Highlighting the immense scope to expand India-US bilateral ties in space, India’s Ambassador to the US Taranjit Singh Sandhu on Friday said it is only natural that the two largest democratic countries deepen their existing space collaboration and continue working closely in exploring this final frontier.

“Both India and the US can combine their strengths to provide space-related applications and services to third countries across the globe,” Mr Sandhu wrote in an op-ed in the Washington Examiner, a conservative news outlet.

“In fact, India already provides services like forest fire detection, solar energy calculation, meteorological data, and disaster management support to countries in the region, while NASA, via its Earth Observation (EO) data and other initiatives, has been a pioneer in aiding the progress towards SDGs in several parts of the world. Together, we can achieve a lot more,” he wrote.

In his op-ed titled ‘Space is the next frontier for India-US collaboration’, the Ambassador wrote that after the success of Chandrayaan-3, Prime Minister Narendra Modi said that India’s successful moon mission was not India’s alone but that of all of humanity.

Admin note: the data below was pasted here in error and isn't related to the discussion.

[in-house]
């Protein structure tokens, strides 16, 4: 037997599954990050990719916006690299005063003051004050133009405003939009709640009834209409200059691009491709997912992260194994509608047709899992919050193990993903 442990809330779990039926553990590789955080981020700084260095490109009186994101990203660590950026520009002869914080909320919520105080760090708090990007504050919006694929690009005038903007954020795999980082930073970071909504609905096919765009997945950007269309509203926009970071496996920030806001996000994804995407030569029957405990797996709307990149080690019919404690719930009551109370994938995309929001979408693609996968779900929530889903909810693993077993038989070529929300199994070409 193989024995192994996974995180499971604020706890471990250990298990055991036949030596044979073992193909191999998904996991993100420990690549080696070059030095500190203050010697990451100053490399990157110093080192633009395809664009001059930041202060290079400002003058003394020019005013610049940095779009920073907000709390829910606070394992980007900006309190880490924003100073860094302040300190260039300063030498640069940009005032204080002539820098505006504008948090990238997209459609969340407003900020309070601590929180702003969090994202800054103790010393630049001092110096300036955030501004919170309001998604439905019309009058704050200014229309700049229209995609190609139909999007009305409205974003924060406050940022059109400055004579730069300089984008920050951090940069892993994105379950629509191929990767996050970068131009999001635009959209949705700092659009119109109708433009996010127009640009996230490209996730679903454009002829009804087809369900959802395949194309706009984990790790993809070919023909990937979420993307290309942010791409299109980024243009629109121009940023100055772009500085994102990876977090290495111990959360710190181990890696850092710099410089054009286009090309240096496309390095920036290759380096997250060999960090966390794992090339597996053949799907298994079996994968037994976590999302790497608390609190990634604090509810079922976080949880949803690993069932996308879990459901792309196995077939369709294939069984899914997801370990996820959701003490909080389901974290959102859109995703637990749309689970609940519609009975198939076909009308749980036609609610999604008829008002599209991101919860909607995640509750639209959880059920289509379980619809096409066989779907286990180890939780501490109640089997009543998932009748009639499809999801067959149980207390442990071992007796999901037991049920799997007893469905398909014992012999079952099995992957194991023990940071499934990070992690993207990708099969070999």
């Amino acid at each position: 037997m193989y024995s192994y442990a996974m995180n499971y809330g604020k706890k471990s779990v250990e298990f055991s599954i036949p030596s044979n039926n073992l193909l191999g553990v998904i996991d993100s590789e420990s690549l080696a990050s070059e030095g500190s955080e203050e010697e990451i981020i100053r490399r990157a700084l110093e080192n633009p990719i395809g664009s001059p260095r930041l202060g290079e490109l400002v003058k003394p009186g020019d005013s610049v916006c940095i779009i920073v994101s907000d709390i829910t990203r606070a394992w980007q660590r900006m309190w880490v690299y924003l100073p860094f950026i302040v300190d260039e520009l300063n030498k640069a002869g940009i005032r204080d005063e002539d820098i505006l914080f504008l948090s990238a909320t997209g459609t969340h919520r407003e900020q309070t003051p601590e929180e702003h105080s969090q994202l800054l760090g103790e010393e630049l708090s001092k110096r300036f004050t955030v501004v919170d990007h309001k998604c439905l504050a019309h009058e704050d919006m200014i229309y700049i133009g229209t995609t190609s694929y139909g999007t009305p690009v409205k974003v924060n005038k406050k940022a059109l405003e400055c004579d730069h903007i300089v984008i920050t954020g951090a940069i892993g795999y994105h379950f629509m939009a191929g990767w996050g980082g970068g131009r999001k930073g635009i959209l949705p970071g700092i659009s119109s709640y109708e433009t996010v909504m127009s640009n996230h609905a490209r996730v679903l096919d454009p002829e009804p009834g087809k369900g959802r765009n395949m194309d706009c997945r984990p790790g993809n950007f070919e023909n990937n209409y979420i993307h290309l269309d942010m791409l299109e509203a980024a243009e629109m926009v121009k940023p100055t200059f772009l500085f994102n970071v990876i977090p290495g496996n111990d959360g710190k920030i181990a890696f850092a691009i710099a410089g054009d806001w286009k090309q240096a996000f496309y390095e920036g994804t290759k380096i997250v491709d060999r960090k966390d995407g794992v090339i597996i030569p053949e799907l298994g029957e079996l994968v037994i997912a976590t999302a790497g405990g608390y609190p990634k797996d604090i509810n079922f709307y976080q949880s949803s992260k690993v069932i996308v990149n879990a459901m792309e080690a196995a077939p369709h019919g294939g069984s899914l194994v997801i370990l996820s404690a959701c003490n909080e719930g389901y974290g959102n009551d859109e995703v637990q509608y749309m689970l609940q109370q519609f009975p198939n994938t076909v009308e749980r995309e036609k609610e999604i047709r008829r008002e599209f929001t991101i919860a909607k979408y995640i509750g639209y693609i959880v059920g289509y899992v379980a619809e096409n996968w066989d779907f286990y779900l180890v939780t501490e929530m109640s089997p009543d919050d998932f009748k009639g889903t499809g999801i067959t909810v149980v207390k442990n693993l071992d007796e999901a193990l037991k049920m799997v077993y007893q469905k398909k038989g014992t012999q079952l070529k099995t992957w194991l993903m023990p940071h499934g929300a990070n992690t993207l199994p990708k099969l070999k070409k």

This inclusive spirit is one that also drives the India-US relationship, which the leaders of the two countries have described as a “partnership for global good”, he wrote.

“From semiconductors to defence, from green energy to critical and emerging technologies, our cooperation touches every conceivable human endeavour. It is only natural that we further deepen our existing space collaboration and continue working closely in exploring this final frontier. Indeed, when India and the US come together, the sky is not the limit!” Mr Sandhu wrote.

Following the Summit between Prime Minister Modi and President Joe Biden in June 2023, ISRO and NASA have committed to exploring human spaceflight cooperation and launching a joint effort to the International Space Station in 2024.

Data being sent back by Chandrayaan-3 will help aid the understanding of the Moon’s south pole, where it is envisioned the next astronauts to the Moon might land, including under the Artemis programme that India joined recently.

The commercial space sector presents another area brimming with potential, with the number of space startups in India seeing a rapid increase, from just four in the year 2020 to over 150 today, the Indian envoy wrote.

Mr Sandhu said the Indian Space Policy of 2023 has opened up avenues for industry, investment, and research collaborations between Indian and US private sector partners.

Commenting on the India-US collaboration in the field of space, the ambassador said the two countries are working together towards the launch of the NASA-ISRO Synthetic Aperture Radar (NISAR) satellite, which will help in disaster management and resource monitoring.

“NASA’s ground stations located around the world are supporting Chandrayaan-3’s tracking, deep space communication, and navigation. Space has also been identified as a key area under the India-US Initiative on Critical and Emerging Technologies (iCET), launched in January 2023,” he wrote.